Trump bump? The US President's effect on Aussie gold

The White House

How are new President Donald Trump's fiscal policies affecting the Australian mining industry? Find out here.

President Donald Trump has made quick work of his electoral promises, starting with his withdrawal of the US from the. What would have been the largest trade pact in world history, involving 12 countries across the Asia-Pacific region, including Australia, has been shot down by President Trump just days after his inauguration. In what Trade Minister Steve Ciobo described as a good deal for Australia, it begs the question: What does Trump’s presidency mean for Australia and its mining industries?

A win for Trump is a win for Aussie gold

While there’s no denying the benefits the trade deal would have brought to the Australian market, analysts believe the collapse of the TPP won’t actually have a drastic impact on Australia.

What has had an impact on the price of Australian gold, however, is the uncertainty surrounding Trump’s fiscal policies. As a result, gold has become one of our most volatile assets. The Trump victory initially pushed prices almost five per cent higher, but had fallen nine per cent from a peak a week before. The gold price has since jumped more than one per cent, reaching $US1217.80 an ounce (February 2017) and is expected to continue to rise as Trump moves quickly to implement his campaign policies.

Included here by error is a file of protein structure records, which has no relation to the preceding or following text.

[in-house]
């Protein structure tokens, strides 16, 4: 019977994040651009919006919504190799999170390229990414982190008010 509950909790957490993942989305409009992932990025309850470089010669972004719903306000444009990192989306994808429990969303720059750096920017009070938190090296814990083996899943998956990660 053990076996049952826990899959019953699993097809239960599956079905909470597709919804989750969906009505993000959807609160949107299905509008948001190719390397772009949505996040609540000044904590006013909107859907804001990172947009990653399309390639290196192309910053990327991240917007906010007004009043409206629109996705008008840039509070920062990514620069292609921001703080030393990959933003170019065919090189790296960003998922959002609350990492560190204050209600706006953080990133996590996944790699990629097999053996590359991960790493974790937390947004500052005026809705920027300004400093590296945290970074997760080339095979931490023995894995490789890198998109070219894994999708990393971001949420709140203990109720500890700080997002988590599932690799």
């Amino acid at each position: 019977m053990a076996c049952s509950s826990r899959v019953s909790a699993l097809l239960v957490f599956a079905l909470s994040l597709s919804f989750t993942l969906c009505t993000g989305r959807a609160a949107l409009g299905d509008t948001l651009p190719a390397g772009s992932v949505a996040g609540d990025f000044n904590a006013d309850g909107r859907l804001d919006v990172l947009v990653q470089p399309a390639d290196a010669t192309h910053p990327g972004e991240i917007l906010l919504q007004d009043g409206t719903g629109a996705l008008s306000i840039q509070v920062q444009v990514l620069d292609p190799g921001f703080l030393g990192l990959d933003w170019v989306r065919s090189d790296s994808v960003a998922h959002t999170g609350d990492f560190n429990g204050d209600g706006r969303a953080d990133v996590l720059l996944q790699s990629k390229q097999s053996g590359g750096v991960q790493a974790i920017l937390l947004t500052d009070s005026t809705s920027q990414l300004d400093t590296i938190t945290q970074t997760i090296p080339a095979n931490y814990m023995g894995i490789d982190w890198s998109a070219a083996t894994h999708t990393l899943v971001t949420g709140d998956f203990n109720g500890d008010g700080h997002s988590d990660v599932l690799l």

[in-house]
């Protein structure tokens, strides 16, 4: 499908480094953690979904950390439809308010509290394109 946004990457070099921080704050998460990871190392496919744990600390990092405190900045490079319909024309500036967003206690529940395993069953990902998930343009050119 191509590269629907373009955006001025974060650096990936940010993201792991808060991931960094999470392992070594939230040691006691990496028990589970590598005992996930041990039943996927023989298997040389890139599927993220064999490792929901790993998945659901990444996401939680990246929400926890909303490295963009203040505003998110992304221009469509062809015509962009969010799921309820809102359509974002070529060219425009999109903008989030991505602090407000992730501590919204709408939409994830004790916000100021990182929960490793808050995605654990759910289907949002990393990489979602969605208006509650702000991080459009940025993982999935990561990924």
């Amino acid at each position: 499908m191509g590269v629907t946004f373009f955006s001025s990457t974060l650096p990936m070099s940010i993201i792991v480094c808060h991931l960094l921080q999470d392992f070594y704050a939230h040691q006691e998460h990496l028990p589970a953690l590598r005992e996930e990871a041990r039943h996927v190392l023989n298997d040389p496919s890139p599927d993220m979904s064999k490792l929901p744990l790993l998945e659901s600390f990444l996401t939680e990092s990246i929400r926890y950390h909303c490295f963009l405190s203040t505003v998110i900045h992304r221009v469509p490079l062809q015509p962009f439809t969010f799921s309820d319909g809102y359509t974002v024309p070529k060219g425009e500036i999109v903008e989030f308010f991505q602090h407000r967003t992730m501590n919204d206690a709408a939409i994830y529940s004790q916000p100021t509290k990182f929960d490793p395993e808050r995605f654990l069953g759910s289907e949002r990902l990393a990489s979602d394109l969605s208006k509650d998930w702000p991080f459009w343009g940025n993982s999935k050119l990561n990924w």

Trump has also had an impact on the price of gold due to investors buying the commodity as a way to get a leg up against any potential global meltdowns. However, IG Markets analyst Chris Weston says even though he expects gold will continue to rise to $US1250 an ounce this year, he would advise against buying large amounts just yet given the volatility of the current global market.

Looking unsure for iron ore

As for base metals such as iron ore, Trump’s potential infrastructure spend has been mostly positive, with the iron ore spot price up 0.9 per cent at $81.13 per tonne (early February 2017). It slipped slightly at the end of the week, but still clung to its gains above $US80 per tonne. These rising commodity prices are not only a positive for the mining industry, but also for the Australia dollar, as a significant component of economic growth and tax receipts derive from the sale of these commodities.

However, some analysts believe Australia can’t rely on an iron ore “Trump bump” in the long term. While Trump’s fiscal policies have been positive in the short term, this could be bad news in the long term as his trade policies are not favourable for metal commodities, especially in light of the recently overturned TPP.